All organizations are at risk of a data breach, either caused by simple human error or as a result of a cyberattack. Data breaches can have not only devastating financial impacts, but also lead to a loss of reputation, and the exploitation of both your employees and your customers. To combat this, you need to make sure that you implement security at each layer of your business. That includes protecting your web content.
Protection Against Cyberattack
61% of all data breaches involve the use of lost or stolen credentials, usually via a phishing or password cracking attack. The best way to prevent data loss caused by credential theft is to make sure that an attacker can’t access your data, even if they do manage to get hold of an employee’s password. Multi-factor authentication (MFA) is a digital verification method that requires each member of your team to prove their identity in two or more ways before they’re granted access to an account. These methods of verification can include something they know (e.g., a password, PIN or secret answer), something they have (e.g. a hardware token or an authenticator app), or something they are (i.e. their biometric information, such as a fingerprint). So, look for a CMS that offers integrated MFA, and make sure to enforce the use of MFA across your team. That way, even if someone’s credentials are compromised, an attacker is unlikely to be able to access your content backend. After all, it’s much harder to scan someone’s iris without them noticing than it is to work out the name of their pet or their birthday!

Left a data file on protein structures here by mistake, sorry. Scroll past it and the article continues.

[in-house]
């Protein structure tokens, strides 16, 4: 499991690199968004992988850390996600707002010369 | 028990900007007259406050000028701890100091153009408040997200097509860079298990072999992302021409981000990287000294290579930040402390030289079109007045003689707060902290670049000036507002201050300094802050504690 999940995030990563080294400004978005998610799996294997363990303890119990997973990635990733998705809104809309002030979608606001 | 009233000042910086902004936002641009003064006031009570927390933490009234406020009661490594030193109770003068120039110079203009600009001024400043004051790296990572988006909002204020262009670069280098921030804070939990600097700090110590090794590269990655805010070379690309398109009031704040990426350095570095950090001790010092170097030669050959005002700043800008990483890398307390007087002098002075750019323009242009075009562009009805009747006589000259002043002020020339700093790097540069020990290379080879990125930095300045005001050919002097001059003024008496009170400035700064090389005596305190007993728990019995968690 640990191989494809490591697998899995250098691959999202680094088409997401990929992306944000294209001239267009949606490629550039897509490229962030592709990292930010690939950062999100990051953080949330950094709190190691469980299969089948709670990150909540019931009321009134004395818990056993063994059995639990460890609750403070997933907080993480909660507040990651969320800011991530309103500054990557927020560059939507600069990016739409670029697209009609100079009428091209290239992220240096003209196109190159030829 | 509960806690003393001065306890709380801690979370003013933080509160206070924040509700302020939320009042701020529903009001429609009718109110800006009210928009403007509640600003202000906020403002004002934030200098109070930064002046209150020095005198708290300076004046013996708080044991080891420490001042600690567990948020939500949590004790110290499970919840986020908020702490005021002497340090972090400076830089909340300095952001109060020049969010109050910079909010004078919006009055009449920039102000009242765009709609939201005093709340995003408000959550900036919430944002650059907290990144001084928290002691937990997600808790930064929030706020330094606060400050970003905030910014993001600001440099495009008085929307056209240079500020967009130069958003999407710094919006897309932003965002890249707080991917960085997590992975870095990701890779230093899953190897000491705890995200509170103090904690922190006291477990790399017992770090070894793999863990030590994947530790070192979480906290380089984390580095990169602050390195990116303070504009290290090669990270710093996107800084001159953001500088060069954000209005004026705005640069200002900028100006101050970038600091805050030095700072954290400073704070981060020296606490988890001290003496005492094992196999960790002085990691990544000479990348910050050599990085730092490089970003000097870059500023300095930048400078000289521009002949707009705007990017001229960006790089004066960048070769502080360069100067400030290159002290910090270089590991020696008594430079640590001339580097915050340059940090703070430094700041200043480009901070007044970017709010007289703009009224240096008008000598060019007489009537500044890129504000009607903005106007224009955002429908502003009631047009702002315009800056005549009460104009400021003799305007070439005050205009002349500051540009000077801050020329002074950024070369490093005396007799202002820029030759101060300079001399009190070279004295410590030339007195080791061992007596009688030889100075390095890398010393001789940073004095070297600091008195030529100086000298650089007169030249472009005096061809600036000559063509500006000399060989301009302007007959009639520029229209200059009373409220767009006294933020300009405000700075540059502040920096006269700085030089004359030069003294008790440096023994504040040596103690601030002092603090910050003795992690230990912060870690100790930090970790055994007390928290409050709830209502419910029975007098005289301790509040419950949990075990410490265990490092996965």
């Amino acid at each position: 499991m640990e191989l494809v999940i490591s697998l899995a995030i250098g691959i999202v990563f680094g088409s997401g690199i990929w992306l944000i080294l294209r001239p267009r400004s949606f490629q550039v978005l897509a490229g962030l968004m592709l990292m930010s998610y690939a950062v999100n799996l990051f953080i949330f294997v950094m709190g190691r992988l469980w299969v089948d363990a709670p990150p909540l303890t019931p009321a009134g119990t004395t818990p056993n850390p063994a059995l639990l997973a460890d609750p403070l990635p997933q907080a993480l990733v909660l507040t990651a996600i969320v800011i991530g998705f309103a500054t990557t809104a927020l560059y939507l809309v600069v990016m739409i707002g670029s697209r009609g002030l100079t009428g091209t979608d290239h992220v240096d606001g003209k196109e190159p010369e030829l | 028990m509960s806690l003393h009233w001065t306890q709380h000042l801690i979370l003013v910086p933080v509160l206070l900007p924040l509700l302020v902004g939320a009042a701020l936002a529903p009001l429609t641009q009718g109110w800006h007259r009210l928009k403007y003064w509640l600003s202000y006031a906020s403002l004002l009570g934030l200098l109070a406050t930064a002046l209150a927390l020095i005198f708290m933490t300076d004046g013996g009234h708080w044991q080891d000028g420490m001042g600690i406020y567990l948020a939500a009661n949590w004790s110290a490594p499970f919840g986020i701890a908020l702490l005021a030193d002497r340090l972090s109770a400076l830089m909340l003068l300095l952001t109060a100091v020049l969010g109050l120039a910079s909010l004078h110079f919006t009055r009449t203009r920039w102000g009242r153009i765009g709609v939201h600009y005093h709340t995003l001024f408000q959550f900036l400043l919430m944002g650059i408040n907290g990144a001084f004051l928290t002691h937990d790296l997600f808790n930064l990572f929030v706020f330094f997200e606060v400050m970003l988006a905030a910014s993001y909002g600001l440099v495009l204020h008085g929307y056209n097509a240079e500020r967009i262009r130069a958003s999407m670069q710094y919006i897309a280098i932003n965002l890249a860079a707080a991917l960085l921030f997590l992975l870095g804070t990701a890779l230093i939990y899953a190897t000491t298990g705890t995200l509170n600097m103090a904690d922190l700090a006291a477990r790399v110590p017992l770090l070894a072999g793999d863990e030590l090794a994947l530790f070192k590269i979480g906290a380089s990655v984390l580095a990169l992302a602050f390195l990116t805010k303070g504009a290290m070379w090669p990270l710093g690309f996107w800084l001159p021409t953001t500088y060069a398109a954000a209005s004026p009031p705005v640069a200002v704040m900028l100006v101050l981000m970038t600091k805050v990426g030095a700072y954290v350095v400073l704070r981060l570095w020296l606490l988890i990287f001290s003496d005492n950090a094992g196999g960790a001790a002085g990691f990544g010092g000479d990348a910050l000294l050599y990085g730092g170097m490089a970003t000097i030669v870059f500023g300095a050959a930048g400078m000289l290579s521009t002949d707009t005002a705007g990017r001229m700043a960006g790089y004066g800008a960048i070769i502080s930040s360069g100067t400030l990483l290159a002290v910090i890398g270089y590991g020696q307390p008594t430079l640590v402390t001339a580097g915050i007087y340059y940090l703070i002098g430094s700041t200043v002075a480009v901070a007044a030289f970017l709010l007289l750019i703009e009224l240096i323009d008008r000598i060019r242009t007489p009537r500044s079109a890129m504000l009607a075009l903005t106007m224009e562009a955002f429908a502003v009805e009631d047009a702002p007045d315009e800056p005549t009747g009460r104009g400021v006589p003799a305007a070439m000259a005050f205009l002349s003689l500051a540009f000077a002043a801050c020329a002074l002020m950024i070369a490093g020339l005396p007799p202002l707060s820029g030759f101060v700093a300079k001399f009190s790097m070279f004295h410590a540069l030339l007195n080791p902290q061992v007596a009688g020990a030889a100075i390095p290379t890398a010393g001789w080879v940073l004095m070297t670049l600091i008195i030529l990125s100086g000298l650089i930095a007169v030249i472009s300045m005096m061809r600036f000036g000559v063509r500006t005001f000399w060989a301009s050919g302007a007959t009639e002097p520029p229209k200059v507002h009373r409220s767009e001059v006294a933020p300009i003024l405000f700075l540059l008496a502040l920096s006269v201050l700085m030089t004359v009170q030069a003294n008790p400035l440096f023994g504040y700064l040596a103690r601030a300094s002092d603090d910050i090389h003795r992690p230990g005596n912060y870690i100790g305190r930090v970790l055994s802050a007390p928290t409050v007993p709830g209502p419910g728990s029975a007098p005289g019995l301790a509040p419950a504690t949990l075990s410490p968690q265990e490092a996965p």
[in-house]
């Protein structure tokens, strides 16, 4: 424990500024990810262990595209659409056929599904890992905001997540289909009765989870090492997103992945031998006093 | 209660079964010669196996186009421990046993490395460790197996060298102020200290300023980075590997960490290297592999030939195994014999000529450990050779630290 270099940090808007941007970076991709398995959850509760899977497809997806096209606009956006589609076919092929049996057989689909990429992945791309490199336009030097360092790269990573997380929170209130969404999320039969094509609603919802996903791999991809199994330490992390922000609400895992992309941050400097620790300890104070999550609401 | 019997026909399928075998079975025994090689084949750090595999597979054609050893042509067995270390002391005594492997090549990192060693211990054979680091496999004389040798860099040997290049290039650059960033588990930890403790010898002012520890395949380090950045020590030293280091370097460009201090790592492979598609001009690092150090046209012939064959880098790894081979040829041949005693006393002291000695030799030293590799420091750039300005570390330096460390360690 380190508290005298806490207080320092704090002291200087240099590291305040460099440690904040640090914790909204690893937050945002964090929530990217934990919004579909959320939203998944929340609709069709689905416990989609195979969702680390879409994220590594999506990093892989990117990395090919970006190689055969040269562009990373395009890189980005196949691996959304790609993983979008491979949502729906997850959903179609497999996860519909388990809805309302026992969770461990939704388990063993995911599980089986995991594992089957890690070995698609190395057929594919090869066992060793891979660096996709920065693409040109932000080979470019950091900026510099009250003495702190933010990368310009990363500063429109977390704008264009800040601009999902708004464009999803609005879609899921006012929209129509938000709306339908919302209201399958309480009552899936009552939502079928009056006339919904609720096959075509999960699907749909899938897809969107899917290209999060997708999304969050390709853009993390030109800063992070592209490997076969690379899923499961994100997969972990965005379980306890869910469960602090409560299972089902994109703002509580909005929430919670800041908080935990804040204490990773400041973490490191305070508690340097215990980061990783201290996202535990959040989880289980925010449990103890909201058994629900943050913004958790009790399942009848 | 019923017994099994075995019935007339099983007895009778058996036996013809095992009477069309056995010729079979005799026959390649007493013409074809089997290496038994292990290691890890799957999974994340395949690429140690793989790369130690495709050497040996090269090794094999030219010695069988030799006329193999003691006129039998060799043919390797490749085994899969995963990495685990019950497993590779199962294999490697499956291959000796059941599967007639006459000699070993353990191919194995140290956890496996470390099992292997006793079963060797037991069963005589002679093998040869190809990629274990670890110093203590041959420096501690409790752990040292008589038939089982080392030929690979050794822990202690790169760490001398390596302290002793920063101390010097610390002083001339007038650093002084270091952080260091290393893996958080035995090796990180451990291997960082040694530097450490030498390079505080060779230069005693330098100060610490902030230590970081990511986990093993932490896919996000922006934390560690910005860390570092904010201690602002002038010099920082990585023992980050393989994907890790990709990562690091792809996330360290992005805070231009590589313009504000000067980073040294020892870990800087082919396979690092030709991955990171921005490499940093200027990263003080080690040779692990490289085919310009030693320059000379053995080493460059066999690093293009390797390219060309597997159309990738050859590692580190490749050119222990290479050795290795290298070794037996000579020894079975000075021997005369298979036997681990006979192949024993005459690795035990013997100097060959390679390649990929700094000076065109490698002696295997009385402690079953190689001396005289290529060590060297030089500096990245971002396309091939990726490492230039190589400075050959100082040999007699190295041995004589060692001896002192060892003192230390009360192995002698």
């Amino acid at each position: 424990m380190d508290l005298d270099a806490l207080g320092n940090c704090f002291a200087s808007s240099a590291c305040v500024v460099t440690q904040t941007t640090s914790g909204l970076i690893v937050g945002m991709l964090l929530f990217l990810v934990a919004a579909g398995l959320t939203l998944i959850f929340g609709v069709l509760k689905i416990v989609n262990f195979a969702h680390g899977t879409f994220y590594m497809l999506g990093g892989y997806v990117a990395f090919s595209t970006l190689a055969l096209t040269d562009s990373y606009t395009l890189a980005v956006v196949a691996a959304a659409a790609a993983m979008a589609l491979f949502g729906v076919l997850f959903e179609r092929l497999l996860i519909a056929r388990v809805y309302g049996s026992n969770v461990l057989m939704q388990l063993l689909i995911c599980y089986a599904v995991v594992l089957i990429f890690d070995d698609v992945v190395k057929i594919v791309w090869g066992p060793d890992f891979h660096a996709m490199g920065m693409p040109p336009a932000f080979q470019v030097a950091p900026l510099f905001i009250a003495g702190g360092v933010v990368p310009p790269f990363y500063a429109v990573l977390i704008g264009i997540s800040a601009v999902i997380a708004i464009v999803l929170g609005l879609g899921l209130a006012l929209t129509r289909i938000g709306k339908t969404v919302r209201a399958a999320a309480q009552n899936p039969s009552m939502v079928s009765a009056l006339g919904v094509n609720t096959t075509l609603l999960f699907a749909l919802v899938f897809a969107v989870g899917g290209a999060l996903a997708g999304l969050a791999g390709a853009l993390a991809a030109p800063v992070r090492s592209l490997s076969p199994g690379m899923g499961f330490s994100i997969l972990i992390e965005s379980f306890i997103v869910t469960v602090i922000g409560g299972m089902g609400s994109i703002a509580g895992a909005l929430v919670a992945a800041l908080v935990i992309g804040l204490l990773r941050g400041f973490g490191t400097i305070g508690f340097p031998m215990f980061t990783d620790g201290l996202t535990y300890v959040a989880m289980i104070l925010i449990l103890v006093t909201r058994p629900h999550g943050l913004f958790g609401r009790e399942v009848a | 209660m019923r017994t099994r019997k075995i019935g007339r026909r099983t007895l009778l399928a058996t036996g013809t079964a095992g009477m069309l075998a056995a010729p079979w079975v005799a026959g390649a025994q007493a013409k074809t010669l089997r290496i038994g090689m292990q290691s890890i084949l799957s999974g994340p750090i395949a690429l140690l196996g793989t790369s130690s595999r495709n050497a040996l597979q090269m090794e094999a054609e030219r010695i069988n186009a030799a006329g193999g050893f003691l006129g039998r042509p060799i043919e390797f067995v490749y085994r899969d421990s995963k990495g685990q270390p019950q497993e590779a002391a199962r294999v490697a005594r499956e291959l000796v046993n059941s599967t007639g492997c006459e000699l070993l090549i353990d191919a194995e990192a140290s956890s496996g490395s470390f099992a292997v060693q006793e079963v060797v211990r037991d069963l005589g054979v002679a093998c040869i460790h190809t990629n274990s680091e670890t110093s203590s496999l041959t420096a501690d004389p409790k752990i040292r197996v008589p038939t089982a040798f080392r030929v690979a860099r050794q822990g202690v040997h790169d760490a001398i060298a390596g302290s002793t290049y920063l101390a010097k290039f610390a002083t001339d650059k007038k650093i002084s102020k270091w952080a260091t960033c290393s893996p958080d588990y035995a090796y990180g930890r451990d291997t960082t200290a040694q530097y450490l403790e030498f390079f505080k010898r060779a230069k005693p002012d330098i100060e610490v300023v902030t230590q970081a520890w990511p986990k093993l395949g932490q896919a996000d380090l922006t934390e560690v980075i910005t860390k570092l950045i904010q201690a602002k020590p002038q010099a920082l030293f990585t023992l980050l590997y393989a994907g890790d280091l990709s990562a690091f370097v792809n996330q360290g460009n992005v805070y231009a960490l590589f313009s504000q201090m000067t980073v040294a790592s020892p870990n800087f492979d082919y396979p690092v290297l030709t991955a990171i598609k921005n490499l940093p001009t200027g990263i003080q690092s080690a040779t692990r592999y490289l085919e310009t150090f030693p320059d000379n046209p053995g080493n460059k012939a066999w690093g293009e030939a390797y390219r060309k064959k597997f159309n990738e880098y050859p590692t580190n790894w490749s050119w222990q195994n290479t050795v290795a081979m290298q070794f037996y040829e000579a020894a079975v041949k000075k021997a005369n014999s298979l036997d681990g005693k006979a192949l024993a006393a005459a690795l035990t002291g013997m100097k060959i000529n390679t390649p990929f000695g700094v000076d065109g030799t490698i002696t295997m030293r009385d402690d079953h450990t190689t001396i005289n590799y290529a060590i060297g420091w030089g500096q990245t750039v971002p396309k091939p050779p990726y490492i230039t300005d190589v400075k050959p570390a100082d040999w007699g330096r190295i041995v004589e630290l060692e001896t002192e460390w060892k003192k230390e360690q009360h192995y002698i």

Protection Against Human Error
But data loss or a breach isn’t always caused by a cybercriminal. Sometimes, it comes as the result of simple human error: a mis-click could cause a whole category of content to be deleted, for example.